BME PhD Candidate Meghan Kupratis will be defending her dissertation:


Defining the Structure-Tribomechanical Function Relationships of Articular Cartilage Under Biofidelic Sliding Conditions


  • Location: BPI, Room 140
  • Zoom Link:
  • Password: Cartilage
  • Date: Thursday, July 20, 2023
  • Time: 9:00 a.m.
  • Committee: Christopher Price, David Burris, Elise Corbin, Kyla Ortved, DVM, PhD


Articular cartilage functions primarily as a near-frictionless bearing surface that facilitates smooth joint articulation under the varying mechanical demands of activities of daily living. For the better part of a century, ex vivo approaches have failed to replicate the phenomenally low equilibrium friction coefficients (µk-eq) measured during articulation of whole joints (<0.005). In contrast, the lowest reported µk-eq values from classical explant studies exceed 0.01. Our group attributes these failings to two critical shortcomings: (1) reliance on testing configurations that minimize contributions from fluid flow and (2) emphasis on unrealistically slow sliding speeds (<10mm/s). In vivo, interstitial fluid pressure and flow are critical to cartilage’s mechanical and biological functions. Similarly, joints regularly experience sliding speeds >100mm/s during activities of daily living. Form these observations, it is clear that our incomplete understanding of  cartilage’s tribomechanical function will persist absent appropriate testing strategies that recapitulate joints in vivo usage conditions.

This dissertation leverages the novel convergent stationary contact area (cSCA) testing configuration to examine how tissue-scale mechanical properties inform cartilage’s tribomechanical function in health and disease. The cSCA is the only benchtop testing configuration that models the operating conditions cartilage experiences in vivo—namely, physiological sliding speeds and dynamic fluid load support (FLS)—through a new sliding-driven lubrication mechanism called tribological rehydration. Consequently, the cSCA is also the only configuration that sustains biofidelic friction coefficients in explants. Thus, our objectives were to use the cSCA to investigate (1) whether, and to what extent, variation in the mechanical properties of healthy cartilage influences sliding-mediated tribological rehydration; (2) if tribological rehydration and lubricity are impaired in OA-like cartilage; and (3) how proposed cartilage “reinforcement” techniques influence tribomechanical function.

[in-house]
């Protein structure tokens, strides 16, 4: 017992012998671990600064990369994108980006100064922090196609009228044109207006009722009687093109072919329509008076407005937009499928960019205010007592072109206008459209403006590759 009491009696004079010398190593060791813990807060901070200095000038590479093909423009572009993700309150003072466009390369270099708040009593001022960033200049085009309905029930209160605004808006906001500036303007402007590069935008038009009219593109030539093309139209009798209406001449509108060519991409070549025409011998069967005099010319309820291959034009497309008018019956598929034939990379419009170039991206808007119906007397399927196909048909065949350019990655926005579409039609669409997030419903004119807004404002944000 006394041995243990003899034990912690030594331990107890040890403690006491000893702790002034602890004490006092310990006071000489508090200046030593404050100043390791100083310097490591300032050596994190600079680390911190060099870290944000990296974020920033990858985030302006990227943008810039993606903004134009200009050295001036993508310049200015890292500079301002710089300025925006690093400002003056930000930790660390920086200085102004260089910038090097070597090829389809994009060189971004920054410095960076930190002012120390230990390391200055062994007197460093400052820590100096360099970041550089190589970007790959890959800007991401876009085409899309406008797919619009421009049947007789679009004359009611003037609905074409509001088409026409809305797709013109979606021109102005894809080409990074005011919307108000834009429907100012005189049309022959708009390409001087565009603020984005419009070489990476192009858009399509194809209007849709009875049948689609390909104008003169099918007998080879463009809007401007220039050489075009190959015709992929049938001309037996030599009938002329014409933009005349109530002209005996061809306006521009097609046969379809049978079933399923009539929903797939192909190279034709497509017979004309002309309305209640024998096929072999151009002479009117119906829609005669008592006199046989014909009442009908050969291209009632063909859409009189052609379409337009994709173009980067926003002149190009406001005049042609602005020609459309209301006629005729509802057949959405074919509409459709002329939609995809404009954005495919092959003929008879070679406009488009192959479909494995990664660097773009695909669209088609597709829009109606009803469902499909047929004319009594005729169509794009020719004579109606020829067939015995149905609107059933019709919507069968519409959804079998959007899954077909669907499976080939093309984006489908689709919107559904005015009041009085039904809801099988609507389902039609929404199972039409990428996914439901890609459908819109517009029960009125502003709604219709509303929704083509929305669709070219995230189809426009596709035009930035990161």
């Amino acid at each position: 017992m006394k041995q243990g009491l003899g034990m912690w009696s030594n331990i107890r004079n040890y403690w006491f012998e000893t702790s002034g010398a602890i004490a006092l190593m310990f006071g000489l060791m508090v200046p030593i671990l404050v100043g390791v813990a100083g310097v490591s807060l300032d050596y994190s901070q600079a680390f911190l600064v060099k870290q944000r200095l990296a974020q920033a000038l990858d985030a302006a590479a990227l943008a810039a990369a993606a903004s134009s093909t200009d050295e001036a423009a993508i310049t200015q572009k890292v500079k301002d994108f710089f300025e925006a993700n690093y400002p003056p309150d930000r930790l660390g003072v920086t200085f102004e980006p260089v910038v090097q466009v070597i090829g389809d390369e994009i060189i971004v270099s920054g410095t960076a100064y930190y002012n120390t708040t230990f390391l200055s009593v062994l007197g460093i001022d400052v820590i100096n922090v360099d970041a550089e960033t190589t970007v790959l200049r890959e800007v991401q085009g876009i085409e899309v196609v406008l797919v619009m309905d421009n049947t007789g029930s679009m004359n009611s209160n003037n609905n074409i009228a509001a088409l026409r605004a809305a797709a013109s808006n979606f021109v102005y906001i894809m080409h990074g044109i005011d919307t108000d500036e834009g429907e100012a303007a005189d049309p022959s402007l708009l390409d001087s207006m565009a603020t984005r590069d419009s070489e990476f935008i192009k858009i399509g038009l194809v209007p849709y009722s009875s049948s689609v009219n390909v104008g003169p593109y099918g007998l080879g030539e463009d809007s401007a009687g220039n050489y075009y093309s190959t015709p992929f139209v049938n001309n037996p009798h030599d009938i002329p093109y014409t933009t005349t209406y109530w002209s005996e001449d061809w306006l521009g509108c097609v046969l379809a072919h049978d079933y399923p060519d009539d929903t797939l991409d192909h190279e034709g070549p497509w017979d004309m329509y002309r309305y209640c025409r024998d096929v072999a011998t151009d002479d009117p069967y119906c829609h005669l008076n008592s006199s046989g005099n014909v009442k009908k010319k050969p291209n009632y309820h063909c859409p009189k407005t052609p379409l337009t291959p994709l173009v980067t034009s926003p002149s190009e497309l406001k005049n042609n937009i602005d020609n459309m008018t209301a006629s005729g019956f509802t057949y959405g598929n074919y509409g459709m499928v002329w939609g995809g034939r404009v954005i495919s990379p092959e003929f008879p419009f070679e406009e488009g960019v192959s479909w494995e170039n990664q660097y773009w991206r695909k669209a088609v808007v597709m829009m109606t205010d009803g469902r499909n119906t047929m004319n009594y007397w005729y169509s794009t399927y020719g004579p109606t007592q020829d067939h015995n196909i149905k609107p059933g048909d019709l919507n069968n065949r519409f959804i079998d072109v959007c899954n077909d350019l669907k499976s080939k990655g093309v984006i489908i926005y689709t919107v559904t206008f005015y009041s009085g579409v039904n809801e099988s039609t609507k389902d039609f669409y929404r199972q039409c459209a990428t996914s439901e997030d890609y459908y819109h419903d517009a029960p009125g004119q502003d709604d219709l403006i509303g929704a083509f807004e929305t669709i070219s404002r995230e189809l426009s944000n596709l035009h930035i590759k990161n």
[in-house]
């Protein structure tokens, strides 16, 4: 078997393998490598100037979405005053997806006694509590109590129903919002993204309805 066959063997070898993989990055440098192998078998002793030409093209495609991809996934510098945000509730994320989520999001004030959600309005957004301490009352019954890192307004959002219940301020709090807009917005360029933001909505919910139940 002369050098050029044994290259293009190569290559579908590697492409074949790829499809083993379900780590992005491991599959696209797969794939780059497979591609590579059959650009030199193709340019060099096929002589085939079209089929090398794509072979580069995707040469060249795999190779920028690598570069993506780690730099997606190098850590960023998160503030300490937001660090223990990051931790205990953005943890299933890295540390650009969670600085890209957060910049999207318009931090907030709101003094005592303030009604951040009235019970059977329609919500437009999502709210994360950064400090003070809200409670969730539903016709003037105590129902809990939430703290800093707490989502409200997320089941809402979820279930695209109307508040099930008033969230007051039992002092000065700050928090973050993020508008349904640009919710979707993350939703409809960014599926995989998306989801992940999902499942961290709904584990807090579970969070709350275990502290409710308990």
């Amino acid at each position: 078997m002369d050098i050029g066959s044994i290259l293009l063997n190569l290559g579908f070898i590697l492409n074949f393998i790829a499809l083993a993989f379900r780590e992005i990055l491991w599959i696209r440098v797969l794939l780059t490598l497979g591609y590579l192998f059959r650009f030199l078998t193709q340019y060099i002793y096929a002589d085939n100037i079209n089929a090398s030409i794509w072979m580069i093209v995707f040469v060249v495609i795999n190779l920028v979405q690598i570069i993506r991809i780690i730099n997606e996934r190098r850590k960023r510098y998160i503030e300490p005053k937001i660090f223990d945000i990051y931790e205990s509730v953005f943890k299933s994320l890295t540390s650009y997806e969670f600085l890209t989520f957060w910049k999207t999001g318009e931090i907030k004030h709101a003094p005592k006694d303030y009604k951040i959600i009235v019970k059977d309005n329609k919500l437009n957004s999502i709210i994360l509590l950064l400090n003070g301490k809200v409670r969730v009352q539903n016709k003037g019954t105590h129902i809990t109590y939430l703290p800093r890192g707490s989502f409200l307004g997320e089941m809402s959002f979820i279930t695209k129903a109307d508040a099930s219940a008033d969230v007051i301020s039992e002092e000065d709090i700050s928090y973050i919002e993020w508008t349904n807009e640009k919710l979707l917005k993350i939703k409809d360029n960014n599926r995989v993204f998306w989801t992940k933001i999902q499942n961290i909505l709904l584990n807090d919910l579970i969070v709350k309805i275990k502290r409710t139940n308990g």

First, we used a comparative approach to interrogate relationships between cartilage biphasic mechanical properties and cSCA tribomechanics (Aim 1). This work demonstrates the conservation and reproducibility of tribological rehydration in articular cartilage across mammalian species and reveals diverging associations between mechanical properties and tribomechanics depending upon the degree of FLS in the tissue. Next, we extended our interrogation of these relationships to a model of OA-like cartilage generated through enzymatic digestion, revealing that pathological mechanical changes (i.e. softening, elevated permeability) do not compromise tribological rehydration or lubricity in the cSCA (Aim 2). Finally, we examined how collagen crosslinking agents that have been proposed for “reinforcement” of degenerative cartilage or xenogeneic joint resurfacing materials influence cartilage tribomechanics during biofidelic sliding (Aim 3). Although these agents significantly increase tissue stiffness, they also lead to damagingly high friction coefficients, despite persistent tribological rehydration.

Collectively, these results demonstrate that mechanical properties (i.e., stiffness) are incomplete metrics of cartilage function. Furthermore, the marked impairment in lubrication observed after collagen crosslinking underscores the necessity of leveraging biofidelic tribomechanical testing in the design of suitable structurally-modifying treatments for articular cartilage. These findings are transformative to our understanding of cartilage’s natural function in physiological sliding environments and will be critical to future translational research aimed at slowing or preventing cartilage degeneration.